Even though basic concepts of an HVAC career could be learned on your own, getting the necessary education means blending classroom programs with on-site training. At the same time, HVAC careers don’t require things like advanced math skills. While you'll need to know some basic math, the majority of an HVAC professionals’ skill set utilizes critical thinking, for identifying problems and ensure quality installation.
Career Explorer reports that HVAC techncians who are familiar with tablets, electronics and troubleshooting will be especially useful as equipment grows in complexity and functionality.
Another advantage of a career in HVAC is little to no student debt.
According to Midwest Technical Institute, attending a technical or trade school generally costs approximately $15,000. A community college is usually around $5,000 every year. With a more conventional education, the average student debt for a bachelor’s degree is $25,921.
A Day in the Life of an HVAC Technician
The daily schedule may vary based on the project and job site. If you are a repair technician, you may work early, late or be on call throughout the day. If you work in construction/home building or management, you are more likely to have a set schedule for regular business hours.
As a technician, you’ll respond to different locations for repair, maintenance or installation work. Some jobs may need more time and resources than others, so the number of calls each day can fluctuate.
As we mentioned before, you should expect the occasional job in inclement weather as well as in difficult-to-reach places. If you work in a customer-facing role, strong customer service skills are always welcome.
Do HVAC Careers Offer Good Salaries?? Average Salary for HVAC Technicians and Other HVAC Careers
With the constant growth in HVAC careers, your salary should reflect that. The national average salary for an HVAC technician is $49,242, according to ZipRecruiter. Professionals with specialized skills could make between $56,600 and $68,000. Then again, your salary may be dependent on the area's average wages and its cost of living. HVAC techs with enough experience to work in management in a high-paying state may make as much as six figures.
In addition to owning your own business, there are several other ways to advance your career. These include:
- HVAC manager, $72,515 average salary
- HVAC service manager, $71,176 average salary
Types of HVAC That Pay More
It's easy to specialize in something with a career in the HVAC industry, and continuing education and certification opportunities help unlock paths to specialist careers with even higher salaries. For example, master engineers who can manage projects and design custom HVAC systems could receive six-figure salaries. Larger salaries are also more likely if you have experience with advanced equipment like commercial HVAC systems, geothermal heat pumps or radiant in-floor heating.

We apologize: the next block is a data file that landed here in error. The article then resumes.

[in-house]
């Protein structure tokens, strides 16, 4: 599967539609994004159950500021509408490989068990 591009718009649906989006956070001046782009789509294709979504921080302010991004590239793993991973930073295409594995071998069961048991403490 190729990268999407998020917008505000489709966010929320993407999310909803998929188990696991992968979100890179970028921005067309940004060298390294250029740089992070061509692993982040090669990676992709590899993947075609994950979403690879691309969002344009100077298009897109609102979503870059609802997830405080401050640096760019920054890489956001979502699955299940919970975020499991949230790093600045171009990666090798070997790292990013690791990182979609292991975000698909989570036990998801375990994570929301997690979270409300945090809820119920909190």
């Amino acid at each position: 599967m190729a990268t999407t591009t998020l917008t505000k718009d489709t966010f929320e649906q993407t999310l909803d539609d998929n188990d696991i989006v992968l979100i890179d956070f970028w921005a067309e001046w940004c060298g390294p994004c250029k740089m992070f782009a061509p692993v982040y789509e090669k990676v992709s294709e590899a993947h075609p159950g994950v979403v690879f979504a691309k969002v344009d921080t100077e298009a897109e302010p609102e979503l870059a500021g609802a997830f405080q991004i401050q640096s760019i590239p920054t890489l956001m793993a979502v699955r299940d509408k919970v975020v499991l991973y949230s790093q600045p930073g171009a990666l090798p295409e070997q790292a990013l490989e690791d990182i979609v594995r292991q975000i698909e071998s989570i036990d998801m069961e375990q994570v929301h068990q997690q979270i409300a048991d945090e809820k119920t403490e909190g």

What States Need HVAC Workers the Most
HVAC technicians are in demand across the country, but particularly in states like Florida, California, Texas, New York and Illinois. According to hvacclasses.org, these states need the greatest number of HVAC professionals and are experiencing enormous growth in the construction industry. Here’s why:
- Florida: Hurricanes, education and healthcare facilities.
- California: Wildfires, transportation, energy and utility projects.
- Texas: Hurricanes, energy, utility and other infrastructure upgrades.
- New York: Residential and infrastructure updates.
- Illinois: Companies relocating to the Chicago area.
Where HVAC Technicians Will Be in High Demand in the Future
Projections Central, who develops long-term occupational projections, expects these states to have the greatest demand for technicians by 2028:
- Utah, 31.1%
- Colorado, 29.7%
- Nevada, 27.9%
- Arizona, 21.4%
- Iowa, Oregon and Montana, 18.5%
- Arkansas, 16.3%
- Florida, 16.2%
- South Carolina, 16%
- Texas, 15.9%
- Idaho, 15.7%
- Washington, 15.6%
- North Carolina, 15.5%
- Tennessee, 15.2%
- Wyoming, 14.3%
- Nebraska, 13.9%
- Indiana, 13.8%
- North Dakota, 13.8%
Here’s where the highest number of new positions during that time frame are expected to be:
- Florida, 5,420
- Texas, 5,530
- California, 4,100
- North Carolina, 2,510
- New York, 2,290
- Colorado, 2,000
- Ohio, 1,550
- Pennsylvania, 1,510
- Virginia, 1,500
- Tennessee, 1,360
- Washington, 1,290
- Georgia, 1,270
- New Jersey, 1,170
- Utah, 1,170
- South Carolina, 1,1060
- Indiana, 940
- Maryland, 820
- Missouri and Arizona, 810
- Michigan, 780
Weather and a healthy economy will further encourage growth in these states, according to hvacclasses.org.
Grow Your HVAC Career with Custom Air Systems Inc
HVAC technicians remain in demand across the country and in Port St. Lucie/[targetlocation]. To learn more about our openings, visit our careers page or call us at 772-247-2283 today!